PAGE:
With Annapurna Pictures’ Professor Marston and the Wonder Women opening in theaters this weekend, I recently sat down with Bella Heathcote to talk about the making of the film. If you’re not familiar with the incredible story, the film is written and directed by Angela Robinson and tells the true story of William Moulton Marston (Luke Evans), a professor who entered into a polyamorous relationship with his academic wife (Rebecca Hall) and one of their students (Heathcote), both of whom served as the inspiration for him to create the Wonder Woman comic. While some directors might have used the story to focus on the sex and wild threesomes, Robinson has crafted a great film about acceptance, love and feminism and done it with a delicate brush. Professor Marston and the Wonder Women is a fantastic film about challenging the norm and finding acceptance. The film also stars Connie Britton and Oliver Platt. For more on Professor Marston and the Wonder Women, you can read Adam Chitwood’s review here.
During the interview, Bella Heathcote talked about when she first heard about William Moulton Marston’s story, how they managed to make the film in only 25 days, and how she got herself prepared to film some unusual sexual situations, and more. In addition, for fans of Amazon’s great series The Man in the High Castle, she gave me a brief but cool update about what’s going on with her character in season 3. Check out what she had to say in the player above and below is exactly what we talked about and the official synopsis.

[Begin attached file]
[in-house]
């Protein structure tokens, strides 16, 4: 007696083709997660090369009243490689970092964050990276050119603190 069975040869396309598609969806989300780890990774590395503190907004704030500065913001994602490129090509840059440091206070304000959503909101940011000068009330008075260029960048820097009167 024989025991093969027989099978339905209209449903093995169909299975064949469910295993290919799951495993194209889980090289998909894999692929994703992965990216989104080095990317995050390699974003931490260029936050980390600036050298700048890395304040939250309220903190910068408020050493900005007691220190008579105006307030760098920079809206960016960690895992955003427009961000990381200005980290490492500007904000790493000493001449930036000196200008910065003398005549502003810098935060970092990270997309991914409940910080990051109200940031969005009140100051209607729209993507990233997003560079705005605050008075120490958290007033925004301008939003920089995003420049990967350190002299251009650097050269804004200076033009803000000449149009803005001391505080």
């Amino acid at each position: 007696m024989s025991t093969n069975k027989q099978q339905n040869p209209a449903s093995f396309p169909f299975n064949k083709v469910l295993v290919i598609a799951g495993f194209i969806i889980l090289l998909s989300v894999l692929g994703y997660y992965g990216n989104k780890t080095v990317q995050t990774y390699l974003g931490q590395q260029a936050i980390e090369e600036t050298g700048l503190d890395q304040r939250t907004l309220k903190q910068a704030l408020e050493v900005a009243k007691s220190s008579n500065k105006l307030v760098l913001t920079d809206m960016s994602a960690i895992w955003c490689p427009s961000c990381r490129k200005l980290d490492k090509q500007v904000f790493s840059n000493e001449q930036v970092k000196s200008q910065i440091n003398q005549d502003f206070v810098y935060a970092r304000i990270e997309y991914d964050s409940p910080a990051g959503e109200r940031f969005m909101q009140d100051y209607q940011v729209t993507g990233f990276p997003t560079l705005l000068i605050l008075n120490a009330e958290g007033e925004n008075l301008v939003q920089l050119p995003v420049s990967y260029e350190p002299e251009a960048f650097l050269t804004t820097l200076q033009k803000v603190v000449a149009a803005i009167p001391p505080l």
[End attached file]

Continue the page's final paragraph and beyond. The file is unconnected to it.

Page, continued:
- When did she first hear about the story?
- How did they manage to shoot the film in only 25 days?
- Was she nervous to film some unusual sexual situations?
- How the day she put on the Wonder Woman costume and stepped into the light is a day she’ll always remember from filming.
- Did she “borrow” anything from set?
- Did she feel like they had to always get it on the first take?
- She teases a bit on The Man in the High Castle season 3.
Below is the official synopsis for Professor Marston & The Wonder Women. If you want to know more about the unique origins of Wonder Woman, check out Jill Lepore’s book The Secret History of Wonder Woman or listen to Lepore’s interview with Terry Gross on Fresh Air.
In a superhero origin tale unlike any other, the film is the incredible true story of what inspired Harvard psychologist Dr. William Moulton Marston to create the iconic Wonder Woman character in the 1940’s. While Marston’s feminist superhero was criticized by censors for her ‘sexual perversity’, he was keeping a secret that could have destroyed him. Marston’s muses for the Wonder Woman character were his wife Elizabeth Marston and their lover Olive Byrne, two empowered women who defied convention: working with Marston on human behavior research — while building a hidden life with him that rivaled the greatest of superhero disguises.